Conscious Choice cover

From the press release: In this ground-breaking new history of early America, historian Robert Zimmerman not only exposes the lie behind The New York Times 1619 Project that falsely claims slavery is central to the history of the United States, he also provides profound lessons about the nature of human societies, lessons important for Americans today as well as for all future settlers on Mars and elsewhere in space.

 
Conscious Choice: The origins of slavery in America and why it matters today and for our future in outer space, is a riveting page-turning story that documents how slavery slowly became pervasive in the southern British colonies of North America, colonies founded by a people and culture that not only did not allow slavery but in every way were hostile to the practice.  
Conscious Choice does more however. In telling the tragic history of the Virginia colony and the rise of slavery there, Zimmerman lays out the proper path for creating healthy societies in places like the Moon and Mars.

 

“Zimmerman’s ground-breaking history provides every future generation the basic framework for establishing new societies on other worlds. We would be wise to heed what he says.” —Robert Zubrin, founder of founder of the Mars Society.

 

Available everywhere for $3.99 (before discount) at Amazon, Barnes & Noble, and all ebook vendors, or direct from the ebook publisher, ebookit. And if you buy it from ebookit you don't support the big tech companies and I get a bigger cut much sooner.


Weird central peak in Martian crater

Textured central peak in Martian crater
Click for full image.

Cool image time! The photo to the right, cropped to post here, was taken by the high resolution camera on Mars Reconnaissance Orbiter on March 18, 2020. It shows a very strange central peak in a crater on Mars. Not only does this peak stick out like a sore thumb in a relatively flat crater floor, its surface is strangely textured, patterned with what look like scallops.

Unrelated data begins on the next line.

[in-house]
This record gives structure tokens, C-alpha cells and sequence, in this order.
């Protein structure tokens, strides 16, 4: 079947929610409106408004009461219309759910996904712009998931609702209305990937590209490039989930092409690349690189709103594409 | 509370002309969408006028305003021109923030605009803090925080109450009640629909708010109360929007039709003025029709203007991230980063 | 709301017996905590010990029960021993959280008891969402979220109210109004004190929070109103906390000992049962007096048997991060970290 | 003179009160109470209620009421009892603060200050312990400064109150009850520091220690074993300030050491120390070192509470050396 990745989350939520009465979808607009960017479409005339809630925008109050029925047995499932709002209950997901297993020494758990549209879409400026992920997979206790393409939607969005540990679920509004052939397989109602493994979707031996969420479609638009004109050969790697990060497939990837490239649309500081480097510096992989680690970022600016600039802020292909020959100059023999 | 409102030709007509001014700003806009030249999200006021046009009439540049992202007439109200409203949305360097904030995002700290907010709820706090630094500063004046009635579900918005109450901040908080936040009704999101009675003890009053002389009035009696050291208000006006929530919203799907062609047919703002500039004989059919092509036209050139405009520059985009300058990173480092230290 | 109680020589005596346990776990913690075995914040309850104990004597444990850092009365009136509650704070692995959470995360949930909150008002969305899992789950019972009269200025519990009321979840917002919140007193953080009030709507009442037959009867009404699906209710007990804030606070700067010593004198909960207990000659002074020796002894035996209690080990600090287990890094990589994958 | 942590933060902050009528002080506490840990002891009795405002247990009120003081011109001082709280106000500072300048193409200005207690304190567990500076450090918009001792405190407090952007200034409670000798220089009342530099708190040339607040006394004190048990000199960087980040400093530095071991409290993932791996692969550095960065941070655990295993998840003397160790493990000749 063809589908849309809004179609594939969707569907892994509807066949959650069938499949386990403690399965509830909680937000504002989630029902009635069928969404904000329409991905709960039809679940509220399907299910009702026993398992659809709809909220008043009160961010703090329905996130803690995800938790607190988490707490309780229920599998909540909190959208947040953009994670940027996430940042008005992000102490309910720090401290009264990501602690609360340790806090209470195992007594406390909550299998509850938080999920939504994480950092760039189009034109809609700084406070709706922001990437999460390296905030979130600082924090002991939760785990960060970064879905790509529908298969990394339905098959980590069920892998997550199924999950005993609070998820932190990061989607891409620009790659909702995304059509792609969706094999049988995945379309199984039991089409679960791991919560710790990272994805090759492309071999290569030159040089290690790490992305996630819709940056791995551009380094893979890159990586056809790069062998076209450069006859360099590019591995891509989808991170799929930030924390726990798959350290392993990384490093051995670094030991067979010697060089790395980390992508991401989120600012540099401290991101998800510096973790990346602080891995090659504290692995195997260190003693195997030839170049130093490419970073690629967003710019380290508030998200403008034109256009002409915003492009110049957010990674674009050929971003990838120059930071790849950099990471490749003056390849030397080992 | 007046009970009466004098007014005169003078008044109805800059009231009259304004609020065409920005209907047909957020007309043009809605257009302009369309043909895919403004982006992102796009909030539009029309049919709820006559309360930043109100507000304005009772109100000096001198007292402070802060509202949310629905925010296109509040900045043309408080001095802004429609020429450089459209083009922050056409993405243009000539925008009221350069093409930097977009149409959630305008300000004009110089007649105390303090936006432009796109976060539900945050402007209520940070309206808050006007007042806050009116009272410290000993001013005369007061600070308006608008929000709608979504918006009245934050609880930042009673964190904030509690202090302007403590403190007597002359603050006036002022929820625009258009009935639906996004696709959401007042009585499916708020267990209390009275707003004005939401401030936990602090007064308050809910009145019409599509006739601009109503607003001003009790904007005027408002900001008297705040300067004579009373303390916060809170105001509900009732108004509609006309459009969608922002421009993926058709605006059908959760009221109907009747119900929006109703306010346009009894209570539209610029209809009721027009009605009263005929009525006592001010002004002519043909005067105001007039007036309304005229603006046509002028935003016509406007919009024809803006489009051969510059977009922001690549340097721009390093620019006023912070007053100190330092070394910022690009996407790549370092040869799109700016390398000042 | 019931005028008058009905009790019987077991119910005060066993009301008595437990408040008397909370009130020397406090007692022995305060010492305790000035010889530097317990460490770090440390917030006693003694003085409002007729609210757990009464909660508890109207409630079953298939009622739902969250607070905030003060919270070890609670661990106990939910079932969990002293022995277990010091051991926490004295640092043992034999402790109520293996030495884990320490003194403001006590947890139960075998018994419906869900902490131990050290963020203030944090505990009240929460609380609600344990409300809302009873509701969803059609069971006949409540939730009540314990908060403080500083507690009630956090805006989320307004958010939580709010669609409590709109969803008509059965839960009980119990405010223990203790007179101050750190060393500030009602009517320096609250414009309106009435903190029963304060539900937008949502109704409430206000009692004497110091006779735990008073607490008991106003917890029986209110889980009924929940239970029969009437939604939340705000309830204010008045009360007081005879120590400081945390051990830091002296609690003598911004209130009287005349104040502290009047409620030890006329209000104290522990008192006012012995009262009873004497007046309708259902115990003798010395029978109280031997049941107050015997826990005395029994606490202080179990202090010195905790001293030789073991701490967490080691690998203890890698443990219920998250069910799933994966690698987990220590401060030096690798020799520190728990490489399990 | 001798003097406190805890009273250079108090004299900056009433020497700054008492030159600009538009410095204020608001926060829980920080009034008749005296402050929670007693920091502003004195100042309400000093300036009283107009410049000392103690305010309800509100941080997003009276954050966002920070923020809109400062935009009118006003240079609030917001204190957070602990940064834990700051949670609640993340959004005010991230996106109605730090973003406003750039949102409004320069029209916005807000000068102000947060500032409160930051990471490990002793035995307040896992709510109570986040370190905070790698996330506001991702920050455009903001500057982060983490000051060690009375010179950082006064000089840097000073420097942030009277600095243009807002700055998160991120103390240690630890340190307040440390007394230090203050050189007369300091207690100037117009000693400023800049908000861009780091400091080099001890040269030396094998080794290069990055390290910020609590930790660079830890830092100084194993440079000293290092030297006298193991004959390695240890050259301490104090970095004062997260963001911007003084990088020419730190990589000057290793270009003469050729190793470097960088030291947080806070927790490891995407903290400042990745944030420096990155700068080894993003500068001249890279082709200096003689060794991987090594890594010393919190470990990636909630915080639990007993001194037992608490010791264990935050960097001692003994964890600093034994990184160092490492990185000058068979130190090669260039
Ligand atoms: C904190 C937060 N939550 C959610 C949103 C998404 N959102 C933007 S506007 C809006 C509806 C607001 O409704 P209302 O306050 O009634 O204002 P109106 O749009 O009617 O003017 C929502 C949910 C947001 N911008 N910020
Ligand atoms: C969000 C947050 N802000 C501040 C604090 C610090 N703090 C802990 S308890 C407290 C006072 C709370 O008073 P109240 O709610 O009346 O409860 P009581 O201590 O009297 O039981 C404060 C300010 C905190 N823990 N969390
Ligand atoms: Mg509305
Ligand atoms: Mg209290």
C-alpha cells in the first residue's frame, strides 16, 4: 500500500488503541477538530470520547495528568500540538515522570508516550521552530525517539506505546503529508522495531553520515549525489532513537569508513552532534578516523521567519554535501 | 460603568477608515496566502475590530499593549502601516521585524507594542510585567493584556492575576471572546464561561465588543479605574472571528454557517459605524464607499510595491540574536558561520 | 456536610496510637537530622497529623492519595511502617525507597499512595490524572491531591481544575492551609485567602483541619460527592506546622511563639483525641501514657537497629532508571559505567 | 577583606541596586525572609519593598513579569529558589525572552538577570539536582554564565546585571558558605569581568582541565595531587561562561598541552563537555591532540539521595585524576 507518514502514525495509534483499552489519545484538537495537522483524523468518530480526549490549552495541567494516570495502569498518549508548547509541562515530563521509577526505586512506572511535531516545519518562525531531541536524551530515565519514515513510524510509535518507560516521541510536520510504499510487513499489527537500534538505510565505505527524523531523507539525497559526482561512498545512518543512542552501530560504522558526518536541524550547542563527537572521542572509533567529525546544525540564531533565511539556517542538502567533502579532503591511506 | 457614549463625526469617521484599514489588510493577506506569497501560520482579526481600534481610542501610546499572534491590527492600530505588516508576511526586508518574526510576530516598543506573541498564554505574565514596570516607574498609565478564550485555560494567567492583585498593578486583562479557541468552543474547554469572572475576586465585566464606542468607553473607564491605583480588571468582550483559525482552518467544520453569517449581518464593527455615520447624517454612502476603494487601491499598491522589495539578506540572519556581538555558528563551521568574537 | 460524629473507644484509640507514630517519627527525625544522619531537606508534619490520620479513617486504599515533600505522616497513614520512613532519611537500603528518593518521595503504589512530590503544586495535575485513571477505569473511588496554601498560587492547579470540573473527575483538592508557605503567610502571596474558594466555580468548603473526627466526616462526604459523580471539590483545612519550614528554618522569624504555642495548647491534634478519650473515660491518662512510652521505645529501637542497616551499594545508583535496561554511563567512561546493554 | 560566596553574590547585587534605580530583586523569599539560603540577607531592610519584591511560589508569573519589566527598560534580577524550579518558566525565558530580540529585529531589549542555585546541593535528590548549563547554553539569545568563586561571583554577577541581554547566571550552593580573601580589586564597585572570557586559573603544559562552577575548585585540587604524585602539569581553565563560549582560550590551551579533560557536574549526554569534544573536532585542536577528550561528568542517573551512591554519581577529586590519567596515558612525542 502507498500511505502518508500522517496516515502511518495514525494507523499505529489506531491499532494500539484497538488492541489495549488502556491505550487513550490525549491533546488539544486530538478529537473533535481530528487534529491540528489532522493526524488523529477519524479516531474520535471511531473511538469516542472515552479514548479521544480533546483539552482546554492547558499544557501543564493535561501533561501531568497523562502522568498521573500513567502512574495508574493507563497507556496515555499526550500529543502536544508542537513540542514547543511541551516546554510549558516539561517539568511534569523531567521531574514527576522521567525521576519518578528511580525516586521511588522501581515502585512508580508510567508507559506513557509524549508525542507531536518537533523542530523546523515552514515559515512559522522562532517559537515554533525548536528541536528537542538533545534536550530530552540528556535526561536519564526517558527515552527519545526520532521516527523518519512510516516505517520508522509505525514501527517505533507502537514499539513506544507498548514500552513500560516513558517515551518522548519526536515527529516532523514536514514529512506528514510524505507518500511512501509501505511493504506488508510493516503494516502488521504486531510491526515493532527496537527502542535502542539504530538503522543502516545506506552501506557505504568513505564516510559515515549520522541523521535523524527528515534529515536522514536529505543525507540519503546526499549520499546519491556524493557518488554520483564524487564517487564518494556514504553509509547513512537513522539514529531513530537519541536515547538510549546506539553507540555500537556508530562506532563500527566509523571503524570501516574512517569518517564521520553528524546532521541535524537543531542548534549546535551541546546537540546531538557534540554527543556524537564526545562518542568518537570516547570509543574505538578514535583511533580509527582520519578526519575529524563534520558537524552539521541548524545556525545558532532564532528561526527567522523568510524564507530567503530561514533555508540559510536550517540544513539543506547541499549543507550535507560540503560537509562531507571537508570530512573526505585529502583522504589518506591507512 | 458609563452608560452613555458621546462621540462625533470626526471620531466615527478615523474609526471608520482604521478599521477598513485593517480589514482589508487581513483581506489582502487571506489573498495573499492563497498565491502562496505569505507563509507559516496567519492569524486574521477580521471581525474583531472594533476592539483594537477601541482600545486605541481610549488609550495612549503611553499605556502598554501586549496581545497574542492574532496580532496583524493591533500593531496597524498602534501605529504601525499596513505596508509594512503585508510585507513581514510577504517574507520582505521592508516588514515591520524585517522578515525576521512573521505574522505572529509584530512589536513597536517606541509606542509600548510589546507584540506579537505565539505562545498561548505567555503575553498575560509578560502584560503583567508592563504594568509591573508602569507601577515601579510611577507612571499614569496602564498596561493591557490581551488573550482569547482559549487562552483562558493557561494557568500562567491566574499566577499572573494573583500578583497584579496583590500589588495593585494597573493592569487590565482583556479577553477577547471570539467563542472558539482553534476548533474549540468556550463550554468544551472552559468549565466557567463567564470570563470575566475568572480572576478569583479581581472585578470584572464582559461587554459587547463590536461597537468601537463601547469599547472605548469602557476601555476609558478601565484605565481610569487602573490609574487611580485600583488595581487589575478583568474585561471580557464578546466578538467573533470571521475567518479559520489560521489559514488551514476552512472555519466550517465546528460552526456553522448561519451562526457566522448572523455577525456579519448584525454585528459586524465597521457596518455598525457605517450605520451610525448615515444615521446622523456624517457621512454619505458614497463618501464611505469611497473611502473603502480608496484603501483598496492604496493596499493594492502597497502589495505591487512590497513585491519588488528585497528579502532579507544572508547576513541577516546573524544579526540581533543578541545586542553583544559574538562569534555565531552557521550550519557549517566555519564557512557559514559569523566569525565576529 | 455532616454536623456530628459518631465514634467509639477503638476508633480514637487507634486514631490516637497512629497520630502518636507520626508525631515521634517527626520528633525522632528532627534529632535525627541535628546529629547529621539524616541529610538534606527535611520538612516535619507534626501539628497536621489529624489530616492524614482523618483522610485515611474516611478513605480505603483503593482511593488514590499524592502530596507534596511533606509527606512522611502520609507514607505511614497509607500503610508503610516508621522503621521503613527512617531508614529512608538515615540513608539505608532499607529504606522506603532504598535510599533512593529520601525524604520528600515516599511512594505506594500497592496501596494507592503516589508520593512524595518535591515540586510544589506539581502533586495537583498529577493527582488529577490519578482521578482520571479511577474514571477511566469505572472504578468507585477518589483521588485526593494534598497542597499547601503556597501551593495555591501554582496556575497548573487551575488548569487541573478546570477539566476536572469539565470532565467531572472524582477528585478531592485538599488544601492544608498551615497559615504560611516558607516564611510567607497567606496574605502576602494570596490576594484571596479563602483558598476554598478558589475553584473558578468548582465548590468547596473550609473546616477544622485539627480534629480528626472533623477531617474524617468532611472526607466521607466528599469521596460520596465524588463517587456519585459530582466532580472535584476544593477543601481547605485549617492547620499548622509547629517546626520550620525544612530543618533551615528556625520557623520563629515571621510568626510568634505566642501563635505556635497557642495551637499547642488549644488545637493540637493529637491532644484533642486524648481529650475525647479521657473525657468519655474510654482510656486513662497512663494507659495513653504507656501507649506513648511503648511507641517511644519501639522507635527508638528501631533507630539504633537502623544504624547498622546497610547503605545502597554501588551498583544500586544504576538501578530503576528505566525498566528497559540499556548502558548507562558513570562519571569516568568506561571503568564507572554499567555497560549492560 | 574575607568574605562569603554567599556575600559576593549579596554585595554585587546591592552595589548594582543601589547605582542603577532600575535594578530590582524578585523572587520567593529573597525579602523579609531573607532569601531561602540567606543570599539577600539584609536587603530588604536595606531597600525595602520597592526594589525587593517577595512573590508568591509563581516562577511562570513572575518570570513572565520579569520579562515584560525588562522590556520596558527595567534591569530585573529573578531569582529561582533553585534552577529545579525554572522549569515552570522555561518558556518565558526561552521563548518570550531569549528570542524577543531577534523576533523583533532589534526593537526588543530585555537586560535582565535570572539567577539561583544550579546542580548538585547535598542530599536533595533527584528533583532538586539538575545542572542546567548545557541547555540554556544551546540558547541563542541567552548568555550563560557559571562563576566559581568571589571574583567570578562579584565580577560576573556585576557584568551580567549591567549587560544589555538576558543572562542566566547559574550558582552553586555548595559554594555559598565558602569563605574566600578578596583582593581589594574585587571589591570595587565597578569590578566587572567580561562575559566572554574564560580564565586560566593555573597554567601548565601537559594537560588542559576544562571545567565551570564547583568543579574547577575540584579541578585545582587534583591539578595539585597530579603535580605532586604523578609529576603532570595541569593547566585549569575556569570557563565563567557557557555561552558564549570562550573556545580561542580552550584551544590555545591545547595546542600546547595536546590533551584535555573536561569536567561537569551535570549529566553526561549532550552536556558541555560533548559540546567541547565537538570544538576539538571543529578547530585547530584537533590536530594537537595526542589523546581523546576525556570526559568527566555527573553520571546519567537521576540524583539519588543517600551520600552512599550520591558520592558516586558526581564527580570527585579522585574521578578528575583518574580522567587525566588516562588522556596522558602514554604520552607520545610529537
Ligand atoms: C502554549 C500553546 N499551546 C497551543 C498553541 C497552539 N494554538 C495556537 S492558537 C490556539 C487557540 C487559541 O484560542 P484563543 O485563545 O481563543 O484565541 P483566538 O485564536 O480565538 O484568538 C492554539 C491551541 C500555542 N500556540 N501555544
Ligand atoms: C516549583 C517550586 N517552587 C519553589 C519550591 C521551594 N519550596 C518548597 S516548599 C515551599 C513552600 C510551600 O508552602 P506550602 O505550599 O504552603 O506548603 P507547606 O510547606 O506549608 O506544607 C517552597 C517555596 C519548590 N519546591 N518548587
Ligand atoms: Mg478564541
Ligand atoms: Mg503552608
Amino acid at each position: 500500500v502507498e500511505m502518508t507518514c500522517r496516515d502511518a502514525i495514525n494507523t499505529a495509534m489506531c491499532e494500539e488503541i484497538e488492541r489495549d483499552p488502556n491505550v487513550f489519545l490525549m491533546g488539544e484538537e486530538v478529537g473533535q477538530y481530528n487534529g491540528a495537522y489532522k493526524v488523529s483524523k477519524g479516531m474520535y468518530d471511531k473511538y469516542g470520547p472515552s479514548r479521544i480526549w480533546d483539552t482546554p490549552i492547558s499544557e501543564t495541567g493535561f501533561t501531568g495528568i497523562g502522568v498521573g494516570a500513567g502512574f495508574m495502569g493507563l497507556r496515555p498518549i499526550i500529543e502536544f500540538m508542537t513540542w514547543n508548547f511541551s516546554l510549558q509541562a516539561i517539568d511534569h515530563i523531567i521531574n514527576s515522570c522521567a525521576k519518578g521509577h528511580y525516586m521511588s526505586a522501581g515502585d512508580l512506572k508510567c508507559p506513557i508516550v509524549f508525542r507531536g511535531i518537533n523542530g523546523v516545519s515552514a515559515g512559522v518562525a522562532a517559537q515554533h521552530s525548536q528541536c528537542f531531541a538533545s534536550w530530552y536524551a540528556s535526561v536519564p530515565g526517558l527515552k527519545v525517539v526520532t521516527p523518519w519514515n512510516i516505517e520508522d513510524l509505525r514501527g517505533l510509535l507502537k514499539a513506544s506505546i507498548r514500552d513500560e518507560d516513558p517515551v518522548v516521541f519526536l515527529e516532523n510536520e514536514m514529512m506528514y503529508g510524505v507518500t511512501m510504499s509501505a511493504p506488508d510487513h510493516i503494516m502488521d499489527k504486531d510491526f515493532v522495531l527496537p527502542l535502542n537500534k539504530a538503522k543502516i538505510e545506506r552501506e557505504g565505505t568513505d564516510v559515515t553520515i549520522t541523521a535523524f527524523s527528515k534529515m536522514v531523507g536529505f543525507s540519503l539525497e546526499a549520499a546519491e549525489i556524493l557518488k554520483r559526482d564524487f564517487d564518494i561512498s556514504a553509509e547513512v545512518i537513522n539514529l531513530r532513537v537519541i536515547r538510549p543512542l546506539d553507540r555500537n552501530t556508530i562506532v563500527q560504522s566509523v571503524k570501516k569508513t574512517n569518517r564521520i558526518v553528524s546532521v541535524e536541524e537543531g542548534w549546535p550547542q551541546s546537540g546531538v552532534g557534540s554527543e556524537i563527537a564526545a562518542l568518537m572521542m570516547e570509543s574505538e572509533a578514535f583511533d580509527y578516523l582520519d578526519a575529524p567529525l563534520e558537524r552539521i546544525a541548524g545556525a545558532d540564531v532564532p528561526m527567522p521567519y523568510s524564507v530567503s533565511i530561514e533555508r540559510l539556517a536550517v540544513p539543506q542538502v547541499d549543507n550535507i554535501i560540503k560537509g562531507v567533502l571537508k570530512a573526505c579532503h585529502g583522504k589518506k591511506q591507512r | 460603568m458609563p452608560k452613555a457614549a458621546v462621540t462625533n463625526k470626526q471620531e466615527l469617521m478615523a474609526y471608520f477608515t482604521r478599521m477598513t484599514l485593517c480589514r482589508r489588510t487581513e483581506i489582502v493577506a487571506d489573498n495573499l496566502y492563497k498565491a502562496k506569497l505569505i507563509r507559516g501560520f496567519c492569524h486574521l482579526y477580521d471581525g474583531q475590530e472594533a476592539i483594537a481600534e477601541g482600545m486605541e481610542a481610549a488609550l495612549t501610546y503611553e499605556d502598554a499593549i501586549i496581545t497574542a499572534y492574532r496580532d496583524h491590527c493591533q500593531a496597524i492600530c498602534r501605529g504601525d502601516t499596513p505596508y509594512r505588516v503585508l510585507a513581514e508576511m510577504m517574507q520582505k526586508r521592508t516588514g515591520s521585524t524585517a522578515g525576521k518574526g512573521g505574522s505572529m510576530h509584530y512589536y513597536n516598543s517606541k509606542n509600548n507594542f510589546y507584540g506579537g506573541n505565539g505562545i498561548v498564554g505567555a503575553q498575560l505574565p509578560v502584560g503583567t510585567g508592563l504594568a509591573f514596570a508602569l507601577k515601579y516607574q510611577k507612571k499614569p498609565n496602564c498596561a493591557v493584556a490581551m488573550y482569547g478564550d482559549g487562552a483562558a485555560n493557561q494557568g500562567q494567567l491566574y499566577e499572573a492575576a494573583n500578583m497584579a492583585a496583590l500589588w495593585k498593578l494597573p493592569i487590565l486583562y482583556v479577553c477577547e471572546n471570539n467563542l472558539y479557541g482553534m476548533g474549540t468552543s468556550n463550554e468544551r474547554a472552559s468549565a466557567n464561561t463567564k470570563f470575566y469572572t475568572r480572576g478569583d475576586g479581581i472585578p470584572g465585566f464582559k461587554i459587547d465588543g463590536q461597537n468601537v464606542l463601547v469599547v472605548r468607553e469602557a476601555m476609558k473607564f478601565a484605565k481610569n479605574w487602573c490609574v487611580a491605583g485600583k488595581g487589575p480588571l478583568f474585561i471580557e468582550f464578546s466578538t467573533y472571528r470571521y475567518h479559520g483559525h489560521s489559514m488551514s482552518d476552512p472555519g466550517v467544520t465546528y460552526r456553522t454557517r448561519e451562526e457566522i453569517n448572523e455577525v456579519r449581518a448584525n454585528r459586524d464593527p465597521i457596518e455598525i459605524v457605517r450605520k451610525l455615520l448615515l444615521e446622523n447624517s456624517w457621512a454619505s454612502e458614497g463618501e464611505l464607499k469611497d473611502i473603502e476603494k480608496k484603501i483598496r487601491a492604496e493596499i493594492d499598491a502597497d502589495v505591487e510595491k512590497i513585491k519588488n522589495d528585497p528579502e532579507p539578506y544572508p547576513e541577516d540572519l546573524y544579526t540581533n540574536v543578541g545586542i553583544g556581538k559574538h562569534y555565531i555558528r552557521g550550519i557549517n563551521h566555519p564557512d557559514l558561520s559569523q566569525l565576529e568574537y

The overview map below shows the area covered in the crater by the full image.

My guess is that the peak is the final impact melt from the original impact. Think of a pebble thrown into a pond. You get ripples (the crater rim) as well as an upward drop of water (the central peak). Unlike pond water, the material in a crater freezes quickly, leaving both the ripple and the upward drop frozen in place.

Close overview of crater

This peak however also reminds me of volcanic cones found in the American southwest, the remnant cone of a much larger volcano that has long ago eroded away.

The textures might be evidence of that erosion process, as they resemble scallops that wind and water erosion can cause on rock faces.

We also could be seeing dunes on the slopes themselves, though I think this is unlikely. This crater is on the edge of the vast Medusae Fossae Formation, the largest volcanic ash deposit field on Mars, as shown by the white cross on the overview map below. Thus, being on the edge of this ash field there is a lot of available dust and sand that can pile up on these slopes.

Wide Overview map

Still, the sunlight side of the ridge suggests the scallops are in bedrock, not sand dunes. And to assign their origin to either wind or water or ice erosion I think is a stretch.

So while the peak is probably the frozen melt remains of the original impact, the scallops are a geological mystery that needs unraveling.

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